Pickle & Preserve

Pickled Eggplant/Aubergines

August 27, 2012
1 Rating
Author Notes

My Italian grandmother's recipe, passed down to my mother and to me. Pickled eggplant/aubergines are wonderful in a sandwich, or served as part of an antipasto plate.
A simple, ribbon wrapped jar also makes an extremely unique and impressive item to bring as a hostess gift, instead of the old standby of a bottle of wine!
(Just kidding, wine's always a great gift, but it's nice to have something really different once in a while.) —Christina @ Christina's Cucina

  • Makes 2 or 4 jars depending on size
  • 3 or 4 long, skinny eggplants (Japanese)
  • Kosher salt
  • 2/3 cup strong wine vinegar
  • 1/3 cup water
  • 3 or 4 cloves of garlic*
  • 1/2 teaspoon dried oregano
  • extra virgin olive oil
In This Recipe
  1. Slice the eggplants into approximately 1/4" thin slices, or julienne if preferred, and place in a colander and sprinkle lightly with Kosher salt. Continue layering the slices and salt, until finished. Place a small plate and weight on top of the plate. Make sure to put the colander in the sink or a small bowl underneath to catch the liquid.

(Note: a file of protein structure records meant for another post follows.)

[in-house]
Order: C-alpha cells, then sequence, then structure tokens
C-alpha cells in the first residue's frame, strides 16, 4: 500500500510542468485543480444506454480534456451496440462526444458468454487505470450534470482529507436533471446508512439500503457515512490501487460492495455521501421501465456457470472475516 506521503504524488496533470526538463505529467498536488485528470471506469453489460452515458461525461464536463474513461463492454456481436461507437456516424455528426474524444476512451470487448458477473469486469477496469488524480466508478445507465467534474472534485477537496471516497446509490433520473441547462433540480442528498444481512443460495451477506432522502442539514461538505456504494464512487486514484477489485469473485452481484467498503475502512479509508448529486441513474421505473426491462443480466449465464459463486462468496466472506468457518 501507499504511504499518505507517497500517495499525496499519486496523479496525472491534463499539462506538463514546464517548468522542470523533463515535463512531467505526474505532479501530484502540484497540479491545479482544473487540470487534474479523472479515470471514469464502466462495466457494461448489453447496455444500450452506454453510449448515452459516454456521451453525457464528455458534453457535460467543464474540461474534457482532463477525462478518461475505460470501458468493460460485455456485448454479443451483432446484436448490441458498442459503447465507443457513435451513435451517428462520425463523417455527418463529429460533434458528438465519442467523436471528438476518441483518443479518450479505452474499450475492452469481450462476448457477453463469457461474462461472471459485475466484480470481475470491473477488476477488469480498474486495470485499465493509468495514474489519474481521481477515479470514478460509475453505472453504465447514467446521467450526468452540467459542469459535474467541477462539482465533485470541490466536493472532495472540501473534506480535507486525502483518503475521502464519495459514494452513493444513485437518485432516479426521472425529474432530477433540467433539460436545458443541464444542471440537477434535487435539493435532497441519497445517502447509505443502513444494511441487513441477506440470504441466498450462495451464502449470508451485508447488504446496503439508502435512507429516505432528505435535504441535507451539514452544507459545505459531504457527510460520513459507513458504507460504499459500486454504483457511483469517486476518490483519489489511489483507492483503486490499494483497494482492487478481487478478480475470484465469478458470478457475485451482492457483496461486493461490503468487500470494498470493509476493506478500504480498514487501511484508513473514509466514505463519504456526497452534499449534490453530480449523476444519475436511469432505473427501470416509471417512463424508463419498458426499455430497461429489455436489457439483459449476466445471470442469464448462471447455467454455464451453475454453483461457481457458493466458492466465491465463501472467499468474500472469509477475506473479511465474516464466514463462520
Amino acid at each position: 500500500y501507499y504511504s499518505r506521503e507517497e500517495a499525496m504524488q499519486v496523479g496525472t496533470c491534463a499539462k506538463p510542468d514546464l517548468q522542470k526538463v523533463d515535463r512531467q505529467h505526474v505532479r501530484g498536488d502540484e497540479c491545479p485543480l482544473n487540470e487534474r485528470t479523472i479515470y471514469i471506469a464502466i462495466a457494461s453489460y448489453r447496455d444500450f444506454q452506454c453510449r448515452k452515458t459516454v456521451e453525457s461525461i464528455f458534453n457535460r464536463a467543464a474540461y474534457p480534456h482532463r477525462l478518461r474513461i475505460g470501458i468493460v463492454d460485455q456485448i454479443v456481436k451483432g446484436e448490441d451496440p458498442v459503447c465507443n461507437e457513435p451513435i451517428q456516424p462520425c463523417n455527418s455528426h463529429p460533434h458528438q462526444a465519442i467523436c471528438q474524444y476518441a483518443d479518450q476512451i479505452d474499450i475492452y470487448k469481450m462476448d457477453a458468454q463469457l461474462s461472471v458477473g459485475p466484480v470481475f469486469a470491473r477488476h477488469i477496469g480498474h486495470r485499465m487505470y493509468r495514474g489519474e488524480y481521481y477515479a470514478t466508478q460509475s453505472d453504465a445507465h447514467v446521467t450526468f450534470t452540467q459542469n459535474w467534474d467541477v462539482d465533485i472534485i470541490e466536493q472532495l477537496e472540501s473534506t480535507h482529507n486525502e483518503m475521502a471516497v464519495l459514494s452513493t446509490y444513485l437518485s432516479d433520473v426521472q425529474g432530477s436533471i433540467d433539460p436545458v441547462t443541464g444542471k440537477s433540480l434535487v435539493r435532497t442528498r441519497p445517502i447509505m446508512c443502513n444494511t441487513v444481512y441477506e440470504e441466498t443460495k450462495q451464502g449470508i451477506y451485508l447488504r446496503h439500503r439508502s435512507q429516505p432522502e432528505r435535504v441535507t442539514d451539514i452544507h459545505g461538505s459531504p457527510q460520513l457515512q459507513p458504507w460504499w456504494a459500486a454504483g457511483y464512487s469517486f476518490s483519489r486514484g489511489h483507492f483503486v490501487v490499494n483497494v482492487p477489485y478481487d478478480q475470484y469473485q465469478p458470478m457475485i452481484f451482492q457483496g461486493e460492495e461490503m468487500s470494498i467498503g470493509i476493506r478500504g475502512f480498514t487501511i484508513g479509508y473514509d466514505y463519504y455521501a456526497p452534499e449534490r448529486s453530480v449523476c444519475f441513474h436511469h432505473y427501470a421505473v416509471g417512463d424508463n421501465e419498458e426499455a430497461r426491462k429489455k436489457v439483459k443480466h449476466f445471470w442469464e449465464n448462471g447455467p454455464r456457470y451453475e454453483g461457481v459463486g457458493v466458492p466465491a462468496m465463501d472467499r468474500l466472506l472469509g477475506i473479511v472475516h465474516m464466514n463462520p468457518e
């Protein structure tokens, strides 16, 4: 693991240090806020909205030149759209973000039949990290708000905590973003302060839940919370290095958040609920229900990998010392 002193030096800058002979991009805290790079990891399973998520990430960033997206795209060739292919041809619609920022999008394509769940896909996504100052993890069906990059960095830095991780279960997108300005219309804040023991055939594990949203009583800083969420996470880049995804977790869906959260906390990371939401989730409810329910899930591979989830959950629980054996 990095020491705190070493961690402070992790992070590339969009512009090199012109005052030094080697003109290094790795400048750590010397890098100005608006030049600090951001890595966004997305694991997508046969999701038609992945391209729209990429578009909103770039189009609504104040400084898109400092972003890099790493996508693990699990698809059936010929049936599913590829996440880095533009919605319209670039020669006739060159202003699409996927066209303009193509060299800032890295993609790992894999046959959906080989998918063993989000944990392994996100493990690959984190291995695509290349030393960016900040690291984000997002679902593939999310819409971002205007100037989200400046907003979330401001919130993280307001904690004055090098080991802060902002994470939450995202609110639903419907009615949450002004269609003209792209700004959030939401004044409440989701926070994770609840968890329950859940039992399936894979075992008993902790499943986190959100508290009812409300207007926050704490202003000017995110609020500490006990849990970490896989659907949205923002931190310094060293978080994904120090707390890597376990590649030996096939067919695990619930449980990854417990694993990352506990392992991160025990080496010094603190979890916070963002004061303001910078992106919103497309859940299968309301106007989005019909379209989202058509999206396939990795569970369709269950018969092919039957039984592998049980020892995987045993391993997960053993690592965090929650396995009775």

2. After a couple of hours, squeeze all the excess liquid from the eggplant and set aside. Put the vinegar and water in a small pot and bring to a boil, then add the eggplant. Only cook them for approximately 2 minutes, then drain.
  3. Place the pickled eggplant in a bowl and add some olive oil, garlic and oregano, and mix well. Don't worry if there's enough oil as the jars will be filled later. Put the pickled eggplant mixture into clean, dry jars, packing tightly. Next, fill the jar with olive oil, reaching into the jar on the sides with a fork or long toothpick to get rid of the air gaps. You really shouldn't need much oil at all, if the jar is packed correctly.
  4. Place the lid on tightly and refrigerate for about 3 or 4 days before eating. Keep refrigerated after opening. *One word of caution if you are going to make this: apparently botulism is a risk when preparing garlic in oil. Although we've never been sick ourselves, or anyone in our family (and I will continue to make this), I just want to put this out there...http://www.livestrong.com/article/485148-eating-raw-garlic-botulism/ It's probably the vinegar in the recipe, which is one of the things recommended to avoid botulism, as well as refrigerating the pickles when finished. If you have any concern, omit the garlic.

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